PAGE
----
PARIS: For Monaco, after the euphoria of a league title won in brilliant style will come the realisation that this could be the start of a glorious era.
A thrilling young team coached by Leonardo Jardim clinched the Ligue 1 title on Wednesday (May 17), ending Paris Saint-Germain's recent domination of the French game.
Having made the capital its home for four seasons, the trophy goes to the Mediterranean principality for the eighth time, the first since 2000 and the days of David Trezeguet.
In the intervening period, Monaco have gone from the highs of a Champions League final to the low of a stint in Ligue 2, but they have now struck gold with a group of players around whom Europe's ogres are circling.
Teen sensation Kylian Mbappe has taken France and Europe by storm, while Radamel Falcao has gone from busted flush to a 30-goal striker once again.
Bernardo Silva was nominated for France's player of the year prize and the likes of Thomas Lemar, Tiemoue Bakayoko and Benjamin Mendy have been transformed from exciting youngsters into some of the most coveted performers on the continent.
Cut down to size by Juventus in the Champions League semi-finals, at home they have racked up the goals at an alarming rate to hold off PSG's formidable challenge, becoming just the fifth team ever to hit the 100 mark in a French season.
"We are aware that we have done something historic because the club had not been champions for a long time," said Mbappe.
On the face of it, Monaco's championship triumph looks to be the culmination of the project started when Russian billionaire Dmitry Rybolovlev bought a controlling stake in December 2011.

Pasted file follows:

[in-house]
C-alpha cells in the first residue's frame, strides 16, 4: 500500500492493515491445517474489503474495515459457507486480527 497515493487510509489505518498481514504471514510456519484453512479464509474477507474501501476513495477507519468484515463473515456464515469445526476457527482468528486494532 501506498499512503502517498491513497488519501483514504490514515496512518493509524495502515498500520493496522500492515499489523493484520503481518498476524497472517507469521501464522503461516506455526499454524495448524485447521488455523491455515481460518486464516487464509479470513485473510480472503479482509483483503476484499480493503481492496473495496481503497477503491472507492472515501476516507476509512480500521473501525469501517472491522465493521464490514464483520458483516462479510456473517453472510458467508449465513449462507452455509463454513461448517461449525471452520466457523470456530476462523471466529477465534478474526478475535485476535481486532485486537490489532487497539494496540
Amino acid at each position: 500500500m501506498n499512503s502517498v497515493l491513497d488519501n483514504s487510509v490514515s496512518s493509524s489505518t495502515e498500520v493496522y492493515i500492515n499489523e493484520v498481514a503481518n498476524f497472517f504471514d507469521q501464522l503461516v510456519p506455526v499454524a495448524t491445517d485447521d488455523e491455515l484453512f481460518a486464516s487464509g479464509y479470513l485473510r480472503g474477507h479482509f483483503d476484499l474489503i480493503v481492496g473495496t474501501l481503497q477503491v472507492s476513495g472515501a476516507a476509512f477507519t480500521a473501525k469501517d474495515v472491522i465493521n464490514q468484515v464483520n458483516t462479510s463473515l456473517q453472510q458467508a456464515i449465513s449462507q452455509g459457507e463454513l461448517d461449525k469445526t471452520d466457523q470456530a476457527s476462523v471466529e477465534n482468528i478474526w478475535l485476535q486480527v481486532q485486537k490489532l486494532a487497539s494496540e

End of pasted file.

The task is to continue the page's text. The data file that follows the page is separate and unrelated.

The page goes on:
At the time the club were languishing at the bottom of the second division.
It has been an upward curve since, the renaissance stunning, but this triumph seemed unlikely when their project changed dramatically just after Jardim's arrival in 2014.
James Rodriguez was sold to Real Madrid, Falcao loaned out, and Monaco went down the road of signing talented young players who could be sold on for huge profit.
After their run to the Champions League quarter-finals in 2015, Monaco sold Layvin Kurzawa, Aymen Abdennour, Yannick Ferreira Carrasco, Geoffrey Kondogbia and Anthony Martial.
But no worry, they built again, their project overseen by vice-president Vadim Vasilyev, a Russian former diplomat, and the current crop has turned out even better.
WILL MBAPPE STAY?
Close links to Portuguese super-agent Jorge Mendes have helped, but a lot of homework has been done behind the scenes to put together a side that has wrestled the title from PSG with a comparative fraction of the budget.
"Hard work pays off. We are seeing the success of everything that has been put in place," said Vasilyev recently.
"Some experts doubted the Monaco project, but it is a source of great pride to see what Monaco have become today."
Given the way in which Paris romped to the title last season, wrapping it up in early March, Monaco's championship triumph is enormously refreshing.
For a club from a glitzy millionaire's playground this is no fairytale. Monaco are no minnows, but in a modern game brutally dominated by an elite few, there is a risk that a great side will be quickly torn apart.
Eighteen-year-old Mbappe, dubbed the new Thierry Henry, has been linked to Madrid and Manchester United. It will be difficult for Monaco to resist an eye-watering offer.
Premier League clubs are keen on Bakayoko, a revelation after a difficult first two years at the club, and Chinese clubs could come back in for Falcao.
There will be comings and goings, but how many changes are made is the key.
Monaco face a dilemma between cashing in and risking looking back at this season as a glorious one-off, or keeping a team together and making this title the first of many.